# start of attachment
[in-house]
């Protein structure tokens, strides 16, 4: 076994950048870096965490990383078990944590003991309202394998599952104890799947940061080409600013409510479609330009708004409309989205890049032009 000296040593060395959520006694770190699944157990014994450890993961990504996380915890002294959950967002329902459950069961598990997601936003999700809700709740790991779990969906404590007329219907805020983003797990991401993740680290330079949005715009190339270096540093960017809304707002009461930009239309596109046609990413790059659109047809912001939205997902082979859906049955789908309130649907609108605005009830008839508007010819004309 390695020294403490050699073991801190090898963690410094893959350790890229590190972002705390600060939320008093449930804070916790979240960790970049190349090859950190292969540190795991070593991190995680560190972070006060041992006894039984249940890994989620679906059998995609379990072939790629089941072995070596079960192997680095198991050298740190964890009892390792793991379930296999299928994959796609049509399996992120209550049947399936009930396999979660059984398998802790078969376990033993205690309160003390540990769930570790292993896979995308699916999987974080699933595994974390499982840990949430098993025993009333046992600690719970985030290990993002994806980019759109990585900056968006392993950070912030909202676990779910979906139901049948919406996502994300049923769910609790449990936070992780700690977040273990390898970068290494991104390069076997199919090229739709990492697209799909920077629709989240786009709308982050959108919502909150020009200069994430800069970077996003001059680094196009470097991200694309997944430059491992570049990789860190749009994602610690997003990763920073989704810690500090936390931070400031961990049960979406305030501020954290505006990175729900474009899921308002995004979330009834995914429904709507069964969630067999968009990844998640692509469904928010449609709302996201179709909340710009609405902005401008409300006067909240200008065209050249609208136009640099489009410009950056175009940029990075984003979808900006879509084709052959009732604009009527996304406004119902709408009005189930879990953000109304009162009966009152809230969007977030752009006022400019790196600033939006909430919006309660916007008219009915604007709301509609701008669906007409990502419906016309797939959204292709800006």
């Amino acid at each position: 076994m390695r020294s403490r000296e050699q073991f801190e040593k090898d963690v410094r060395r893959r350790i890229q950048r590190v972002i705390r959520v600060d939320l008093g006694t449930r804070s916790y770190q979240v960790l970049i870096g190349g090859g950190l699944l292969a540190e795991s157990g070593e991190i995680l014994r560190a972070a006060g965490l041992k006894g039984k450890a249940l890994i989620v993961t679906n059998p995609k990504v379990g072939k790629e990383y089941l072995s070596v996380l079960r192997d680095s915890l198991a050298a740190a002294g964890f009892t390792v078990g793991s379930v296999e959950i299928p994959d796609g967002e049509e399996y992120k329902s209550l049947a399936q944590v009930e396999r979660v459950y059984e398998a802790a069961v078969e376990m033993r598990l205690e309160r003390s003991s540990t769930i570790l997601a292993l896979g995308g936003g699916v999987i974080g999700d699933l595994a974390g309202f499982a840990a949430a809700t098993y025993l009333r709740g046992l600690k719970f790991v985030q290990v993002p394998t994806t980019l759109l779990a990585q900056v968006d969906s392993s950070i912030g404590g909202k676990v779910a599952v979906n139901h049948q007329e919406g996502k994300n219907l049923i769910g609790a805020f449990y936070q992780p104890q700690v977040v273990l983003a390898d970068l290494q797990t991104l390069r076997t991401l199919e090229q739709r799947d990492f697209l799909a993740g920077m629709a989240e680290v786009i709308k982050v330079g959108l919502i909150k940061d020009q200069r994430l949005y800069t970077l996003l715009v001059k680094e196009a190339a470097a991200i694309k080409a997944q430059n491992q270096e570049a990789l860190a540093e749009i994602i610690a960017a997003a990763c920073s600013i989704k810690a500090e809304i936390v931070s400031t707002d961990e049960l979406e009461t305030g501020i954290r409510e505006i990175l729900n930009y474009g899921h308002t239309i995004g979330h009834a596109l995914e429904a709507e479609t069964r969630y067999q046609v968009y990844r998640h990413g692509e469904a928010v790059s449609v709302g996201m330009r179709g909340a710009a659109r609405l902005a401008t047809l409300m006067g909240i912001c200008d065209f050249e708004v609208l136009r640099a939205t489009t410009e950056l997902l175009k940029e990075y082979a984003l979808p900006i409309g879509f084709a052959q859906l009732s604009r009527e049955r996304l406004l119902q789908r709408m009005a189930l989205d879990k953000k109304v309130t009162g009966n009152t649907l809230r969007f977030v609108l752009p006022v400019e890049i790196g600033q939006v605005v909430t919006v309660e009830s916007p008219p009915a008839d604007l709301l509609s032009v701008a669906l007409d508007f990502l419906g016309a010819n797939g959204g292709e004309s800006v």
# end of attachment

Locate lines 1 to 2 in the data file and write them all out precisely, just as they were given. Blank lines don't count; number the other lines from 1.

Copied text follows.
[in-house]
């Protein structure tokens, strides 16, 4: 076994950048870096965490990383078990944590003991309202394998599952104890799947940061080409600013409510479609330009708004409309989205890049032009 000296040593060395959520006694770190699944157990014994450890993961990504996380915890002294959950967002329902459950069961598990997601936003999700809700709740790991779990969906404590007329219907805020983003797990991401993740680290330079949005715009190339270096540093960017809304707002009461930009239309596109046609990413790059659109047809912001939205997902082979859906049955789908309130649907609108605005009830008839508007010819004309 390695020294403490050699073991801190090898963690410094893959350790890229590190972002705390600060939320008093449930804070916790979240960790970049190349090859950190292969540190795991070593991190995680560190972070006060041992006894039984249940890994989620679906059998995609379990072939790629089941072995070596079960192997680095198991050298740190964890009892390792793991379930296999299928994959796609049509399996992120209550049947399936009930396999979660059984398998802790078969376990033993205690309160003390540990769930570790292993896979995308699916999987974080699933595994974390499982840990949430098993025993009333046992600690719970985030290990993002994806980019759109990585900056968006392993950070912030909202676990779910979906139901049948919406996502994300049923769910609790449990936070992780700690977040273990390898970068290494991104390069076997199919090229739709990492697209799909920077629709989240786009709308982050959108919502909150020009200069994430800069970077996003001059680094196009470097991200694309997944430059491992570049990789860190749009994602610690997003990763920073989704810690500090936390931070400031961990049960979406305030501020954290505006990175729900474009899921308002995004979330009834995914429904709507069964969630067999968009990844998640692509469904928010449609709302996201179709909340710009609405902005401008409300006067909240200008065209050249609208136009640099489009410009950056175009940029990075984003979808900006879509084709052959009732604009009527996304406004119902709408009005189930879990953000109304009162009966009152809230969007977030752009006022400019790196600033939006909430919006309660916007008219009915604007709301509609701008669906007409990502419906016309797939959204292709800006």